A perplexing question to some of us born long after Franklin Roosevelt’s reign as president ended is how a man who enlarged the powers of the federal government beyond anything even considered previously, built up labor unions, slowed long-term economic growth and weakened business was able to acquire such a cult of personality?
Author Mark Thornton says the answer is simple, if counterintuitive to many today: ”In (Roosevelt’s) first 30 days, he did more to bring liberty to Americans than any president since Thomas Jefferson repealed the Alien and Sedition Acts.”
Inaugurated on March 4, 1933, Roosevelt dealt with the banking crisis and the budget during his first week on the job.
Then, on March 13, he called on Congress to repeal Prohibition and 1o days later signed the Cullen-Harrison Act, which legalized the sale in the United States of beer with an alcohol content of 3.2 percent.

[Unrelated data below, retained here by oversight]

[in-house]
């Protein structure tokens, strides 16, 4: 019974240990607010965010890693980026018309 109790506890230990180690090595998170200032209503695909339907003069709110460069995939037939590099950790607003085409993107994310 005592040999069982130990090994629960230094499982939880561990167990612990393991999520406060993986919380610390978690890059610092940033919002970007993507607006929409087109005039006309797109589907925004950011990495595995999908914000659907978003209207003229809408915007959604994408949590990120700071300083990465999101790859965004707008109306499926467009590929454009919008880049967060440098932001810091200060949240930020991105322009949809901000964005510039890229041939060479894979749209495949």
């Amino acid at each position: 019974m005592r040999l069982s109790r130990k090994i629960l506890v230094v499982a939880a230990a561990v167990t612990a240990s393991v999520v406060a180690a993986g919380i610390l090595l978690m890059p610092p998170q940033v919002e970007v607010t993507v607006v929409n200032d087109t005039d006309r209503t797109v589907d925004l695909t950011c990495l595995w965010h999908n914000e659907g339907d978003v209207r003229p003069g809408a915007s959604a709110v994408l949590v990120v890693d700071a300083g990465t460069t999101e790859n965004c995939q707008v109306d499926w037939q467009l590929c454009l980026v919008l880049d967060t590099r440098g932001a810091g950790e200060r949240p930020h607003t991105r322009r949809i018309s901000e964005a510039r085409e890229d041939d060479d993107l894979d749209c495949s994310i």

Pennsylvania is taking an unusual tack in celebrating the upcoming sesquicentennial of the War Between the States. Next month, the state will kick off a year-long commemoration of the Pennsylvania Grand Review and the role blacks played in the North’s victory.
Unknown to many Americans, the Pennsylvania Grand Review took place in November 1865, organized by the citizens of Harrisburg, Pa..
It was designed to honor the United States Colored Troops from 25 states who had been excluded from the Grand Review of the Armies, a military procession held earlier that year in Washington, DC, to celebrate the end of the Civil War.